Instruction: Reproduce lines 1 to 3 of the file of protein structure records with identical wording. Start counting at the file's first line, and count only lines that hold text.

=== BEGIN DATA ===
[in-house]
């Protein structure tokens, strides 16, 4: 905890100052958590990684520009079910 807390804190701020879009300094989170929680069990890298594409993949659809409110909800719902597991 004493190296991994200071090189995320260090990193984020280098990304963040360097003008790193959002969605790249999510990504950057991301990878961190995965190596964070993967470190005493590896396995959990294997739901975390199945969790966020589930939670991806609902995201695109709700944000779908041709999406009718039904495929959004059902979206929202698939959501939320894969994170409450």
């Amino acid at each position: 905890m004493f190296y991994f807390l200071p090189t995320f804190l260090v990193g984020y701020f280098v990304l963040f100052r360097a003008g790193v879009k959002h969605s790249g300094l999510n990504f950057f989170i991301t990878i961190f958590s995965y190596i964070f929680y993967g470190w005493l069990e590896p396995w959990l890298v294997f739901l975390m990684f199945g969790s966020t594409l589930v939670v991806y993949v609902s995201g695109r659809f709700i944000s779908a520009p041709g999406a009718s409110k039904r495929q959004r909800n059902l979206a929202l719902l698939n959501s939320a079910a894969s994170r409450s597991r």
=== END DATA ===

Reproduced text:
[in-house]
């Protein structure tokens, strides 16, 4: 905890100052958590990684520009079910 807390804190701020879009300094989170929680069990890298594409993949659809409110909800719902597991 004493190296991994200071090189995320260090990193984020280098990304963040360097003008790193959002969605790249999510990504950057991301990878961190995965190596964070993967470190005493590896396995959990294997739901975390199945969790966020589930939670991806609902995201695109709700944000779908041709999406009718039904495929959004059902979206929202698939959501939320894969994170409450």
């Amino acid at each position: 905890m004493f190296y991994f807390l200071p090189t995320f804190l260090v990193g984020y701020f280098v990304l963040f100052r360097a003008g790193v879009k959002h969605s790249g300094l999510n990504f950057f989170i991301t990878i961190f958590s995965y190596i964070f929680y993967g470190w005493l069990e590896p396995w959990l890298v294997f739901l975390m990684f199945g969790s966020t594409l589930v939670v991806y993949v609902s995201g695109r659809f709700i944000s779908a520009p041709g999406a009718s409110k039904r495929q959004r909800n059902l979206a929202l719902l698939n959501s939320a079910a894969s994170r409450s597991r």